Whether you’re reading a magazine, watching a movie, or browsing the internet, you may find that everyone in these images has perfectly white and straight teeth. But in reality, this is not the case. It’s very rare that someone is born with perfectly straight teeth, and it’s unlikely, even with superb oral hygiene habits, that they’ll be able to maintain that look throughout their whole life. When asking yourself why these things happen, it’s important to remember to have realistic standards. Many people in the media spend thousands of dollars in order to maintain the appearance of their teeth and even then, they’re usually edited in post-production to look even better.
Keep reading to learn about what causes teeth to be crowded, overlapping, or out of place.
The way our teeth are set in our mouths can have a lot to do with genetics. Just like the color of our eyes or hair, the way our teeth and jaws develop is linked to genetics. Often times, when people think of teeth being crooked, the issue may actually be with the jaw being too small or there being too many teeth in the mouth. Most adults have 32 teeth, however, it’s not unusual for someone to have an extra tooth or to be missing a tooth. This will almost certainly lead to some teeth being twisting, overlapping, or leaving a gap.
Although this isn’t a medical emergency by any means, it can lead to issues with chewing as well as maintaining a great oral hygiene routine. The fact of the matter is that crooked teeth are harder to clean and food particles are more likely to get stuck in areas that can’t be reached with a toothbrush or dental floss.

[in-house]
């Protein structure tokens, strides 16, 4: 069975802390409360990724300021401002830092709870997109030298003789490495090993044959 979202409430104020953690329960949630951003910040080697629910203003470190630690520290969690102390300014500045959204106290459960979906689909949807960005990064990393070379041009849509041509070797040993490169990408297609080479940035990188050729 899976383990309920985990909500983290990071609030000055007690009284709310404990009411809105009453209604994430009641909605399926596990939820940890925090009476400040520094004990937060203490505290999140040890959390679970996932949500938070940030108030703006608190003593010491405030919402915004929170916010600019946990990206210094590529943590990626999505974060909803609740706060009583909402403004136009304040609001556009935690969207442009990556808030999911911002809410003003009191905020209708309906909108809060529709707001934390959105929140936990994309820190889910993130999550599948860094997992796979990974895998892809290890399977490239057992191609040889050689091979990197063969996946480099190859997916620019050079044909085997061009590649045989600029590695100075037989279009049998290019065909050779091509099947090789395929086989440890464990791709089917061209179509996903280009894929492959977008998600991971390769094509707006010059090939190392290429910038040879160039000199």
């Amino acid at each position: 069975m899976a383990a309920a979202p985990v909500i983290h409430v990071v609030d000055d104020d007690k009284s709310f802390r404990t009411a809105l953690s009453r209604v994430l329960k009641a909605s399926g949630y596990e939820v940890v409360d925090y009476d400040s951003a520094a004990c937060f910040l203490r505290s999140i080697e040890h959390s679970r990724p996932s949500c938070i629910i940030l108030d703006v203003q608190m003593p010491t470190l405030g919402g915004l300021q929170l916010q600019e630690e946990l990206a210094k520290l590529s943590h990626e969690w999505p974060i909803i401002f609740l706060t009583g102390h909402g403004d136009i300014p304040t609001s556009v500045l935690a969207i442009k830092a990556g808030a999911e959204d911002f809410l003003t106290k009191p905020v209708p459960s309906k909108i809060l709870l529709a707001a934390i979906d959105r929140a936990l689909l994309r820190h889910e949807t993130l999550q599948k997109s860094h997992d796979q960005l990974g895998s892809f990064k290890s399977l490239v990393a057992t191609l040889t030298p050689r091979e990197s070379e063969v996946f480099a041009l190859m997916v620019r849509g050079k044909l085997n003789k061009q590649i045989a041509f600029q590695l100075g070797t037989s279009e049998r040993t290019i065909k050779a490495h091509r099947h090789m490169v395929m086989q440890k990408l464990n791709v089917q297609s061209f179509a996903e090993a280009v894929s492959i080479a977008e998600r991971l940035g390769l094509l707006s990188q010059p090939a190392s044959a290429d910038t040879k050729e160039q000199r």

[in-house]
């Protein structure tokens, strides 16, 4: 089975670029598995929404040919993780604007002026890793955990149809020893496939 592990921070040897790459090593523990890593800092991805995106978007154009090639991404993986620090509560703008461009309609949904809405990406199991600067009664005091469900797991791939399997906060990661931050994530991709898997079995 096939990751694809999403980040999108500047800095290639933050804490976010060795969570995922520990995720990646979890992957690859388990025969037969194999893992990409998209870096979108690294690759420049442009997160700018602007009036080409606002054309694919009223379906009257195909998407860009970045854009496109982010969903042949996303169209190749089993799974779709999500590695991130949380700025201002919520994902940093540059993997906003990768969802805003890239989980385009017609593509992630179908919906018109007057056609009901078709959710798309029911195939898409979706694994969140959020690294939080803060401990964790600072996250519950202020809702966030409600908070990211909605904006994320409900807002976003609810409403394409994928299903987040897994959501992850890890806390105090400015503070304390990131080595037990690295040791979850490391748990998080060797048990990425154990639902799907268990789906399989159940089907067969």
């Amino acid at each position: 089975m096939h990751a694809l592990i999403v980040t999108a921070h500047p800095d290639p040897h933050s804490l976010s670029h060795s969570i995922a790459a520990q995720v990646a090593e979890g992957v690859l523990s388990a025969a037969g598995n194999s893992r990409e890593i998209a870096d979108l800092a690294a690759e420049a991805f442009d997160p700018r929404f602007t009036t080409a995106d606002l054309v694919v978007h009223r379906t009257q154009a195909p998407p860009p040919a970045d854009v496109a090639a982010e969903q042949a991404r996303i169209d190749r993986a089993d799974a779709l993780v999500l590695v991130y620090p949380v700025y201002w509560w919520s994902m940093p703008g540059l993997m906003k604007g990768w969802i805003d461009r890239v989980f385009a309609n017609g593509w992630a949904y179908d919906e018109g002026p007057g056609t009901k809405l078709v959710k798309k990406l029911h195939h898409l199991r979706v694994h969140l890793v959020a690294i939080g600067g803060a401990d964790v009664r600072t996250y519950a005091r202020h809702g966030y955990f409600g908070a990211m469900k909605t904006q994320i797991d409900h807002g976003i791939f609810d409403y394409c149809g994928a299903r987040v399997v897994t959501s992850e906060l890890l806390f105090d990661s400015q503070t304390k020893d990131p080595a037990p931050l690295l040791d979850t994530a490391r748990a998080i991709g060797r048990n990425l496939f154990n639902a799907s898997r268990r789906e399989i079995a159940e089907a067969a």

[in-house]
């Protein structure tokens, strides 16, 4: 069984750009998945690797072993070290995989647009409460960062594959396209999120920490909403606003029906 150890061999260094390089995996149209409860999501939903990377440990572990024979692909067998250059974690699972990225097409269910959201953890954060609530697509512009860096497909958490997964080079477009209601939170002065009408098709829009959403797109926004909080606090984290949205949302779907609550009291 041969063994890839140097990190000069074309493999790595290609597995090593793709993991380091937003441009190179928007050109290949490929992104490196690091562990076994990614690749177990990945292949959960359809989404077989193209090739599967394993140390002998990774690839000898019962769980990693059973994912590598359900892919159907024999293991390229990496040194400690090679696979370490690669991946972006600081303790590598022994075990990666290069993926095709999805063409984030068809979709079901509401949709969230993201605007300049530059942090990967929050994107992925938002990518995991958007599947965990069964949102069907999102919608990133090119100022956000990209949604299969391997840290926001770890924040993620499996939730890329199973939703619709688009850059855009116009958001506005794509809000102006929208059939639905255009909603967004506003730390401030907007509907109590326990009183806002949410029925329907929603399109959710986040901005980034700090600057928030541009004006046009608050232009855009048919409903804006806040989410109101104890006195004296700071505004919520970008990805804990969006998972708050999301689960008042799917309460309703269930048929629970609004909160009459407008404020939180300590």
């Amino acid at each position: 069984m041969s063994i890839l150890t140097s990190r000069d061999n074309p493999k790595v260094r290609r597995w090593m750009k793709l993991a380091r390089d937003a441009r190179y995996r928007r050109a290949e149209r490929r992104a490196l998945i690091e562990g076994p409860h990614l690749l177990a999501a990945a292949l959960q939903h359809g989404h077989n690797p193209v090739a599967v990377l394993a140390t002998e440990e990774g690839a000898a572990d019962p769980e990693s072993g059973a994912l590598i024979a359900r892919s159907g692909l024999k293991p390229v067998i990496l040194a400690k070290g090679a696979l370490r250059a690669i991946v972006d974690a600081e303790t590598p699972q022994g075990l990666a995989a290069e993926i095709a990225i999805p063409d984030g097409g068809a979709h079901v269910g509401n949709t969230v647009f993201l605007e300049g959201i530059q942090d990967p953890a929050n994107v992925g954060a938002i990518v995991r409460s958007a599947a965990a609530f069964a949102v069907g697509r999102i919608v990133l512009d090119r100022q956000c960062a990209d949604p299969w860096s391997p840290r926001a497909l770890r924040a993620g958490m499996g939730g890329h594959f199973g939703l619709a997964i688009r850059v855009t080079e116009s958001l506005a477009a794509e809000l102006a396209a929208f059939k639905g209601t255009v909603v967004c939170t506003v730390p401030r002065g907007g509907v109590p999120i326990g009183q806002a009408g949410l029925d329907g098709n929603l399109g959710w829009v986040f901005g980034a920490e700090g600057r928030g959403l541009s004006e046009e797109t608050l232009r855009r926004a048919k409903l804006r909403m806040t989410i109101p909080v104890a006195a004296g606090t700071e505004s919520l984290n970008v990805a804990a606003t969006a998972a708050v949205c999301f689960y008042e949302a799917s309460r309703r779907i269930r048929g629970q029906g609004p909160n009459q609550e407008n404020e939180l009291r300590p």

Another possible hereditary issue linked to crooked teeth is malocclusion or misalignment of the jaw. Our jaws are designed to be set just right so that when we bite down, there is an even amount of pressure spread over each tooth. Some people have a misaligned jaw leading to more force being applied to certain teeth. This can result in crooked teeth over time but also a significant amount of pain.
There are three classes of malocclusion. Class 1 malocclusion is when the upper teeth overlap the lower teeth; class 2 is when there is a severe overlap of the top teeth, and class 3 is when the lower jaw overlaps the upper. Speak with your orthodontist to learn more about how this could affect your orthodontic treatment.
It’s worth mentioning that injury can play a huge role in the current condition of your teeth, even if the injury was sustained a long time ago. Facial trauma either to the jaw or teeth themselves can lead to misaligned teeth. Additionally, if teeth are lost during the trauma, surrounding teeth will adjust and this could lead to them becoming more crooked. Immediately after a tooth is lost, the underlying bone in the jaw will begin to resorb which will complicate things further.
If you do sustain an injury to the jaw or teeth, it’s always a good idea to speak with an oral health specialist immediately. If you play a contact sport like football or lacrosse, be sure to wear a good mouthguard that will help you prevent facial injuries.
Contact Camilo Riano Orthodontics
If you’re experiencing tooth misalignment for any reason, there’s never a better time to get in contact with your local San Francisco orthodontist. At Camilo Riano Orthodontics, we offer a whole range of treatment options to treat this. Contact us today to learn more and read part two of this blog series.